CAN should know that both Christians and Muslims in Nigeria want the same thing — their religious culture being the dominant one. Historically, as the Abrahamic religions have a totalising tendency, both religions will relentlessly strive to usurp each other and their animosity will probably never cease. In Nigerian terms, it means that our elites will garner goodwill based on which religion they subscribe — or pretend to- and while in office, they will have to play the sides that guarantee them winning the next election.

The easier solution would be to argue for a society that is genuinely religiously neutral, but no one has managed to achieve that ideal just yet. Even the societies that once took it for granted that they have “killed” God have regressed to the primacy of religion to settle old scores. It turns out that God was never dead; he only went into a remission. While I understand that CAN needs to manage its own space in the polity, and their constant cries of “Islamisation” is a tactic of achieving this, I think they need to do better than this habit of crying wolf frequently.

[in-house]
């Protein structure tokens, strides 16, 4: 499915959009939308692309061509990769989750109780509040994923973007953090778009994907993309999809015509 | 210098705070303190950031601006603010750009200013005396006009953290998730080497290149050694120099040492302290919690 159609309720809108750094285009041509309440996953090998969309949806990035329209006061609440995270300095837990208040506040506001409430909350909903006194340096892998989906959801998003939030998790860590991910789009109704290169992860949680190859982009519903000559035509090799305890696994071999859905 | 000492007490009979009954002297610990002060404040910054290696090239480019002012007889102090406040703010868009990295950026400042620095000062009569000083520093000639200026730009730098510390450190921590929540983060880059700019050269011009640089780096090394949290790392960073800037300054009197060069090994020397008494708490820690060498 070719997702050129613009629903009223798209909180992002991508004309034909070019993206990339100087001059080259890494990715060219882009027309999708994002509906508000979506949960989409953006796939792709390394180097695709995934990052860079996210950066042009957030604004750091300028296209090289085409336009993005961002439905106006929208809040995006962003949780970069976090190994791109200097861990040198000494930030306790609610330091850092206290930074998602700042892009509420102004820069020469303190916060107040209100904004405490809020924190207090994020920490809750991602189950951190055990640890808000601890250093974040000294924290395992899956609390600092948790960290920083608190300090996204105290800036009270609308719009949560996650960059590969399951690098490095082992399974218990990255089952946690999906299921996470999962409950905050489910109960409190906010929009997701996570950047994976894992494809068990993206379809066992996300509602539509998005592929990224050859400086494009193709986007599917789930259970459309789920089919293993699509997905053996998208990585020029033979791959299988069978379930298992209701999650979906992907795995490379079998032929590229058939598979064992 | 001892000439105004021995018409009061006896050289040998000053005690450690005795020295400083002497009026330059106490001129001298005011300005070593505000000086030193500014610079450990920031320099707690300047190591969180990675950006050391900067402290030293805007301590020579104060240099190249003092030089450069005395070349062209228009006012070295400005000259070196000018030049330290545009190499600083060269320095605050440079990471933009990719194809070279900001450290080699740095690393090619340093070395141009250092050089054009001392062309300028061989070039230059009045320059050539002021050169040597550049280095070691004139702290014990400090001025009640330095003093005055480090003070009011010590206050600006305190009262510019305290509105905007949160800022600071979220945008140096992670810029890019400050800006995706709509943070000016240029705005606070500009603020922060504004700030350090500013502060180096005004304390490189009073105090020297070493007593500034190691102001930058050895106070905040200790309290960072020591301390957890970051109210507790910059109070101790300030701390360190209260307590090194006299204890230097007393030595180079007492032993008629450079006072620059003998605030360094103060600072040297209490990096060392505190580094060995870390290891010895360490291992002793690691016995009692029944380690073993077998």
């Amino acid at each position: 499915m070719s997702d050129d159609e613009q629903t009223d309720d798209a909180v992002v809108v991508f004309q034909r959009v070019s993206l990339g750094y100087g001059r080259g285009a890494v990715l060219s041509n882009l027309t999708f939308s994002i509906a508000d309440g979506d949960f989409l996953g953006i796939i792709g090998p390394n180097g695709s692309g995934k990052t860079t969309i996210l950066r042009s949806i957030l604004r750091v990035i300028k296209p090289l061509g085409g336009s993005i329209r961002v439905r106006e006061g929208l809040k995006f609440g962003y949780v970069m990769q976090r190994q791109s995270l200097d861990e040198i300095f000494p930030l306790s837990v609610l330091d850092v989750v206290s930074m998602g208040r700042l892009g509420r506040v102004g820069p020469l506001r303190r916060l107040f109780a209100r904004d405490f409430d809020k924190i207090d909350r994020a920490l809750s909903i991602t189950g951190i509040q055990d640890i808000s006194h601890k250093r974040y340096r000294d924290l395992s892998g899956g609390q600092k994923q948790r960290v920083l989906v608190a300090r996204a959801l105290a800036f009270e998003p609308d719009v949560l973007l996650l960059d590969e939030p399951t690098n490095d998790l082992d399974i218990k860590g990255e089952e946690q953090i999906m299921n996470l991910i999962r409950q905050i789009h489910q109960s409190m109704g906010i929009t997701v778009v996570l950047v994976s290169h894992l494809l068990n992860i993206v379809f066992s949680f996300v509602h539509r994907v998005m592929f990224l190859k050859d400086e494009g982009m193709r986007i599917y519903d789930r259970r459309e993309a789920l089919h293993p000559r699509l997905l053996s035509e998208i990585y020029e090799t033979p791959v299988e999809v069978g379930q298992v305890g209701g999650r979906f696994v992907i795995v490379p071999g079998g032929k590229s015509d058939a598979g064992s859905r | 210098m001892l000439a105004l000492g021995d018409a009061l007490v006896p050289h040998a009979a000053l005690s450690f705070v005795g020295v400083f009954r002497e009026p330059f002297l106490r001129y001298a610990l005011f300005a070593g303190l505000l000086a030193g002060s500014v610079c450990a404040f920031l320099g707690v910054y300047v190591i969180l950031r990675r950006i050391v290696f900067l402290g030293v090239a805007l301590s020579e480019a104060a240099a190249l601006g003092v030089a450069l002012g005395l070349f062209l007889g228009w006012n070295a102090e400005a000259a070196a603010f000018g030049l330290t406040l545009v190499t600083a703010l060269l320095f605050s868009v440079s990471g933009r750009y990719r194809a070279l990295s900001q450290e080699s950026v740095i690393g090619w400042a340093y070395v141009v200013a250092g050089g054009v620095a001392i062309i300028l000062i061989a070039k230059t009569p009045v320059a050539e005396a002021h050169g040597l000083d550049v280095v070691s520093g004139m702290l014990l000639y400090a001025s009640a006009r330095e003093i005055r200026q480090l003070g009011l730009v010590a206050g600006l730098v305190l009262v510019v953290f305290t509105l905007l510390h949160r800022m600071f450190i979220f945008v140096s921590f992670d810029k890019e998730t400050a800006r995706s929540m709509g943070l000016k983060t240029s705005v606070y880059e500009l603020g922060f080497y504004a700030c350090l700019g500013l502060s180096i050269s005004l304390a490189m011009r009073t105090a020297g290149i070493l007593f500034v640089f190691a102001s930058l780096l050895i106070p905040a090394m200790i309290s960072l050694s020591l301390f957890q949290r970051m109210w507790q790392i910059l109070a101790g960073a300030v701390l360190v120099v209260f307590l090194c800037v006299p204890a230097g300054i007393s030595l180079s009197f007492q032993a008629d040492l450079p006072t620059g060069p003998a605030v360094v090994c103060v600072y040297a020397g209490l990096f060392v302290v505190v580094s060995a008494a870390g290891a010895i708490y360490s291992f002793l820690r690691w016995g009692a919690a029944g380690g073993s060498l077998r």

CAN, indeed, has been fighting Islamisation for a while. It pushed back when, in 1986, the military dictator, Ibrahim Babangida, tethered Nigeria to the Organisation of Islamic Countries as, supposedly, an observer nation. In 2014, CAN asked people to fast and pray for 31 days to combat Islamisation. While it drew many examples from the tense political situation in the country — Boko Haram, Fulani herdsmen, the religious debacle in Osun State- it also pointed out that the governorship candidates of the South-West APC were “80 per cent Muslims” even though Christians constitute about half of the population in the region.

During the 2015 election, one of the biggest fears peddled around was that Candidate Muhammadu Buhari, if he became President, would Islamise Nigeria. Last year, a prominent lawyer in the country contended that the staffing of Nigerian security agencies with Muslims was proof that Islamisation was creeping into the country and would soon override our national character. The menace of the Fulani herdsmen too has been bandied as an example of impending Islamisation. When Buhari included Nigeria in the coalition of Muslim-Arab nations to fight Islamic terrorism, it was also allegedly part of “Islamisation.”